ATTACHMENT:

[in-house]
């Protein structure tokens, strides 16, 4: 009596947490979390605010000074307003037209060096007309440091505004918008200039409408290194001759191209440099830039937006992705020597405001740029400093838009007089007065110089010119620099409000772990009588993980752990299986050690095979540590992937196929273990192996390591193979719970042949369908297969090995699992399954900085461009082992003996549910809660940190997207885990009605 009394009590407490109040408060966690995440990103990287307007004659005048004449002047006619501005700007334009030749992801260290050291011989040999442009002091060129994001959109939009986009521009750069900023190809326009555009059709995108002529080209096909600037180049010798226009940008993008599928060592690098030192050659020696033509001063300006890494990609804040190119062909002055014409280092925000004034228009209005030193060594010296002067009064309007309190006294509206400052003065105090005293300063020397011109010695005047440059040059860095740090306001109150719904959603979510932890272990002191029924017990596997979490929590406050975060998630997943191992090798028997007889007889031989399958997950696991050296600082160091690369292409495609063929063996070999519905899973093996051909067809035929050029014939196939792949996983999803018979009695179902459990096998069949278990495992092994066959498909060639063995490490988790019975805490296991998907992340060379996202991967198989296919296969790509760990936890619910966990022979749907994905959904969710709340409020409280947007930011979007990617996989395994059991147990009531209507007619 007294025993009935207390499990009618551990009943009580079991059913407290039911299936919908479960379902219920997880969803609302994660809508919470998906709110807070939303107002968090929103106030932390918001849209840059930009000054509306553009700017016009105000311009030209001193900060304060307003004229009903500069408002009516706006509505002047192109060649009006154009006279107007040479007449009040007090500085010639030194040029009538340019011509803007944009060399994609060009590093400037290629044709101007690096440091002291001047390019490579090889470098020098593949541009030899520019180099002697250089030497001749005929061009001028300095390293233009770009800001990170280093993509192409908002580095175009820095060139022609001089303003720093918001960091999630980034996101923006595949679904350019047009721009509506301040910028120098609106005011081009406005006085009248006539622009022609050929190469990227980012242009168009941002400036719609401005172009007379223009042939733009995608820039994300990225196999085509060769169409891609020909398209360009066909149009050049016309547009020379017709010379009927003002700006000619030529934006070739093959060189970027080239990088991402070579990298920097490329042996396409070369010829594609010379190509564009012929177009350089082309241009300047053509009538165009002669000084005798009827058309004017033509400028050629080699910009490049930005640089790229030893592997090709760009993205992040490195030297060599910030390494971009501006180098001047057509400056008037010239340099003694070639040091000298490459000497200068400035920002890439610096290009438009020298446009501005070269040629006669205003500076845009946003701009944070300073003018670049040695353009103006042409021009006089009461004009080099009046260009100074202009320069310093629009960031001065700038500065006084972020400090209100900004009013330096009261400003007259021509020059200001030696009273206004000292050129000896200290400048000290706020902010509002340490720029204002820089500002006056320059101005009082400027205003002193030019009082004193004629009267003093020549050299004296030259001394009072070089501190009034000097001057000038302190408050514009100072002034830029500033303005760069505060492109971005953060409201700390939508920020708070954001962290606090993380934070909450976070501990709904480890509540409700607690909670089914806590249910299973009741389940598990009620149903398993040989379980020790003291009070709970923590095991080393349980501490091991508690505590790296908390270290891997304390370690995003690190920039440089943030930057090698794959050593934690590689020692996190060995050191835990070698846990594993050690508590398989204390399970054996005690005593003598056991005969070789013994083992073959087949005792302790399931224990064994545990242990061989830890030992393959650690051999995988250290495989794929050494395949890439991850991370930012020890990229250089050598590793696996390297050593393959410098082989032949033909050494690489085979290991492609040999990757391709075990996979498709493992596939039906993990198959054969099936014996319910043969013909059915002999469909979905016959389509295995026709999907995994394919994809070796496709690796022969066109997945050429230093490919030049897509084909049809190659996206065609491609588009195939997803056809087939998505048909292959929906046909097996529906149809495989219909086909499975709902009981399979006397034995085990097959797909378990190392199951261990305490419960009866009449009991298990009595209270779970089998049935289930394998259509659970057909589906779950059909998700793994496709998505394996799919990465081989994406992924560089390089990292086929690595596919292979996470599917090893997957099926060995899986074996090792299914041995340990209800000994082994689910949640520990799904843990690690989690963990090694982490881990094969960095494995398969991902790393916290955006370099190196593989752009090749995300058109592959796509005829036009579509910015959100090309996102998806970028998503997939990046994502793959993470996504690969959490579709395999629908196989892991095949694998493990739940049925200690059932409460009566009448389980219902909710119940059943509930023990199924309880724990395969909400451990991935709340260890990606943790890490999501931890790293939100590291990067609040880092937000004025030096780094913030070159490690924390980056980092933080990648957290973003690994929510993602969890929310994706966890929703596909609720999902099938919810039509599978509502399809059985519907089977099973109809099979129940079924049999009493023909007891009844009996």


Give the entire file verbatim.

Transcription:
[in-house]
């Protein structure tokens, strides 16, 4: 009596947490979390605010000074307003037209060096007309440091505004918008200039409408290194001759191209440099830039937006992705020597405001740029400093838009007089007065110089010119620099409000772990009588993980752990299986050690095979540590992937196929273990192996390591193979719970042949369908297969090995699992399954900085461009082992003996549910809660940190997207885990009605 009394009590407490109040408060966690995440990103990287307007004659005048004449002047006619501005700007334009030749992801260290050291011989040999442009002091060129994001959109939009986009521009750069900023190809326009555009059709995108002529080209096909600037180049010798226009940008993008599928060592690098030192050659020696033509001063300006890494990609804040190119062909002055014409280092925000004034228009209005030193060594010296002067009064309007309190006294509206400052003065105090005293300063020397011109010695005047440059040059860095740090306001109150719904959603979510932890272990002191029924017990596997979490929590406050975060998630997943191992090798028997007889007889031989399958997950696991050296600082160091690369292409495609063929063996070999519905899973093996051909067809035929050029014939196939792949996983999803018979009695179902459990096998069949278990495992092994066959498909060639063995490490988790019975805490296991998907992340060379996202991967198989296919296969790509760990936890619910966990022979749907994905959904969710709340409020409280947007930011979007990617996989395994059991147990009531209507007619 007294025993009935207390499990009618551990009943009580079991059913407290039911299936919908479960379902219920997880969803609302994660809508919470998906709110807070939303107002968090929103106030932390918001849209840059930009000054509306553009700017016009105000311009030209001193900060304060307003004229009903500069408002009516706006509505002047192109060649009006154009006279107007040479007449009040007090500085010639030194040029009538340019011509803007944009060399994609060009590093400037290629044709101007690096440091002291001047390019490579090889470098020098593949541009030899520019180099002697250089030497001749005929061009001028300095390293233009770009800001990170280093993509192409908002580095175009820095060139022609001089303003720093918001960091999630980034996101923006595949679904350019047009721009509506301040910028120098609106005011081009406005006085009248006539622009022609050929190469990227980012242009168009941002400036719609401005172009007379223009042939733009995608820039994300990225196999085509060769169409891609020909398209360009066909149009050049016309547009020379017709010379009927003002700006000619030529934006070739093959060189970027080239990088991402070579990298920097490329042996396409070369010829594609010379190509564009012929177009350089082309241009300047053509009538165009002669000084005798009827058309004017033509400028050629080699910009490049930005640089790229030893592997090709760009993205992040490195030297060599910030390494971009501006180098001047057509400056008037010239340099003694070639040091000298490459000497200068400035920002890439610096290009438009020298446009501005070269040629006669205003500076845009946003701009944070300073003018670049040695353009103006042409021009006089009461004009080099009046260009100074202009320069310093629009960031001065700038500065006084972020400090209100900004009013330096009261400003007259021509020059200001030696009273206004000292050129000896200290400048000290706020902010509002340490720029204002820089500002006056320059101005009082400027205003002193030019009082004193004629009267003093020549050299004296030259001394009072070089501190009034000097001057000038302190408050514009100072002034830029500033303005760069505060492109971005953060409201700390939508920020708070954001962290606090993380934070909450976070501990709904480890509540409700607690909670089914806590249910299973009741389940598990009620149903398993040989379980020790003291009070709970923590095991080393349980501490091991508690505590790296908390270290891997304390370690995003690190920039440089943030930057090698794959050593934690590689020692996190060995050191835990070698846990594993050690508590398989204390399970054996005690005593003598056991005969070789013994083992073959087949005792302790399931224990064994545990242990061989830890030992393959650690051999995988250290495989794929050494395949890439991850991370930012020890990229250089050598590793696996390297050593393959410098082989032949033909050494690489085979290991492609040999990757391709075990996979498709493992596939039906993990198959054969099936014996319910043969013909059915002999469909979905016959389509295995026709999907995994394919994809070796496709690796022969066109997945050429230093490919030049897509084909049809190659996206065609491609588009195939997803056809087939998505048909292959929906046909097996529906149809495989219909086909499975709902009981399979006397034995085990097959797909378990190392199951261990305490419960009866009449009991298990009595209270779970089998049935289930394998259509659970057909589906779950059909998700793994496709998505394996799919990465081989994406992924560089390089990292086929690595596919292979996470599917090893997957099926060995899986074996090792299914041995340990209800000994082994689910949640520990799904843990690690989690963990090694982490881990094969960095494995398969991902790393916290955006370099190196593989752009090749995300058109592959796509005829036009579509910015959100090309996102998806970028998503997939990046994502793959993470996504690969959490579709395999629908196989892991095949694998493990739940049925200690059932409460009566009448389980219902909710119940059943509930023990199924309880724990395969909400451990991935709340260890990606943790890490999501931890790293939100590291990067609040880092937000004025030096780094913030070159490690924390980056980092933080990648957290973003690994929510993602969890929310994706966890929703596909609720999902099938919810039509599978509502399809059985519907089977099973109809099979129940079924049999009493023909007891009844009996």